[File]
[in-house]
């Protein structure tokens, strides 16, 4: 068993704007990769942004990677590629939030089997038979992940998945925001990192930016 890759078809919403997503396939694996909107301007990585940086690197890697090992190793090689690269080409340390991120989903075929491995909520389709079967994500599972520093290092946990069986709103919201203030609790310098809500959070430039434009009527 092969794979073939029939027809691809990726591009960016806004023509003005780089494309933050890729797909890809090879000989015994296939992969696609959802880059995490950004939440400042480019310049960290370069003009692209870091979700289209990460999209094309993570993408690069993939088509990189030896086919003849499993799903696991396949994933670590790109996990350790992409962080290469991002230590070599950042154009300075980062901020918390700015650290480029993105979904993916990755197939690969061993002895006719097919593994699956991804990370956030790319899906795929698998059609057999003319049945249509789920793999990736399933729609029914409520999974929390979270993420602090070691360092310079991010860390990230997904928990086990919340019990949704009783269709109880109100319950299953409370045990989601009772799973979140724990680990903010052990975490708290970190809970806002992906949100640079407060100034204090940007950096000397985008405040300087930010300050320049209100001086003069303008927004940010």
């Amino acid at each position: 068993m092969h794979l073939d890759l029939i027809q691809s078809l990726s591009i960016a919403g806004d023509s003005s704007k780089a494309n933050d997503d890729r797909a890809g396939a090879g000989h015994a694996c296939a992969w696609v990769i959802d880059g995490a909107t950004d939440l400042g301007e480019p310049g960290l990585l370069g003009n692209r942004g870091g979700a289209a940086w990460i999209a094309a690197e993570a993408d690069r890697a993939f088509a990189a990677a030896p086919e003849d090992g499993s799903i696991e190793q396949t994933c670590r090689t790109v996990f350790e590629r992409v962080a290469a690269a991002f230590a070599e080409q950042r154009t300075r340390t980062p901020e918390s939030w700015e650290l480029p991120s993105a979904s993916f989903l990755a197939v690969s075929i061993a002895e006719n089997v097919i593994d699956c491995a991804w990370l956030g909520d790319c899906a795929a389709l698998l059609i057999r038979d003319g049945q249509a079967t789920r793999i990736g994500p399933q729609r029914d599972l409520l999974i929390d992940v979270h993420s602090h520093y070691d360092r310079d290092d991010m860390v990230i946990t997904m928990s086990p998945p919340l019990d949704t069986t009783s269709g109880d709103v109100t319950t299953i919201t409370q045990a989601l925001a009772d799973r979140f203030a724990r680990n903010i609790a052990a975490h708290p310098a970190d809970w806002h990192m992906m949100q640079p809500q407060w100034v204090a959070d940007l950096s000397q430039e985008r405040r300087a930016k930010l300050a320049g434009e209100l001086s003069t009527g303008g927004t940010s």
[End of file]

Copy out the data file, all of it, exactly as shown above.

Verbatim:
[in-house]
């Protein structure tokens, strides 16, 4: 068993704007990769942004990677590629939030089997038979992940998945925001990192930016 890759078809919403997503396939694996909107301007990585940086690197890697090992190793090689690269080409340390991120989903075929491995909520389709079967994500599972520093290092946990069986709103919201203030609790310098809500959070430039434009009527 092969794979073939029939027809691809990726591009960016806004023509003005780089494309933050890729797909890809090879000989015994296939992969696609959802880059995490950004939440400042480019310049960290370069003009692209870091979700289209990460999209094309993570993408690069993939088509990189030896086919003849499993799903696991396949994933670590790109996990350790992409962080290469991002230590070599950042154009300075980062901020918390700015650290480029993105979904993916990755197939690969061993002895006719097919593994699956991804990370956030790319899906795929698998059609057999003319049945249509789920793999990736399933729609029914409520999974929390979270993420602090070691360092310079991010860390990230997904928990086990919340019990949704009783269709109880109100319950299953409370045990989601009772799973979140724990680990903010052990975490708290970190809970806002992906949100640079407060100034204090940007950096000397985008405040300087930010300050320049209100001086003069303008927004940010």
């Amino acid at each position: 068993m092969h794979l073939d890759l029939i027809q691809s078809l990726s591009i960016a919403g806004d023509s003005s704007k780089a494309n933050d997503d890729r797909a890809g396939a090879g000989h015994a694996c296939a992969w696609v990769i959802d880059g995490a909107t950004d939440l400042g301007e480019p310049g960290l990585l370069g003009n692209r942004g870091g979700a289209a940086w990460i999209a094309a690197e993570a993408d690069r890697a993939f088509a990189a990677a030896p086919e003849d090992g499993s799903i696991e190793q396949t994933c670590r090689t790109v996990f350790e590629r992409v962080a290469a690269a991002f230590a070599e080409q950042r154009t300075r340390t980062p901020e918390s939030w700015e650290l480029p991120s993105a979904s993916f989903l990755a197939v690969s075929i061993a002895e006719n089997v097919i593994d699956c491995a991804w990370l956030g909520d790319c899906a795929a389709l698998l059609i057999r038979d003319g049945q249509a079967t789920r793999i990736g994500p399933q729609r029914d599972l409520l999974i929390d992940v979270h993420s602090h520093y070691d360092r310079d290092d991010m860390v990230i946990t997904m928990s086990p998945p919340l019990d949704t069986t009783s269709g109880d709103v109100t319950t299953i919201t409370q045990a989601l925001a009772d799973r979140f203030a724990r680990n903010i609790a052990a975490h708290p310098a970190d809970w806002h990192m992906m949100q640079p809500q407060w100034v204090a959070d940007l950096s000397q430039e985008r405040r300087a930016k930010l300050a320049g434009e209100l001086s003069t009527g303008g927004t940010s």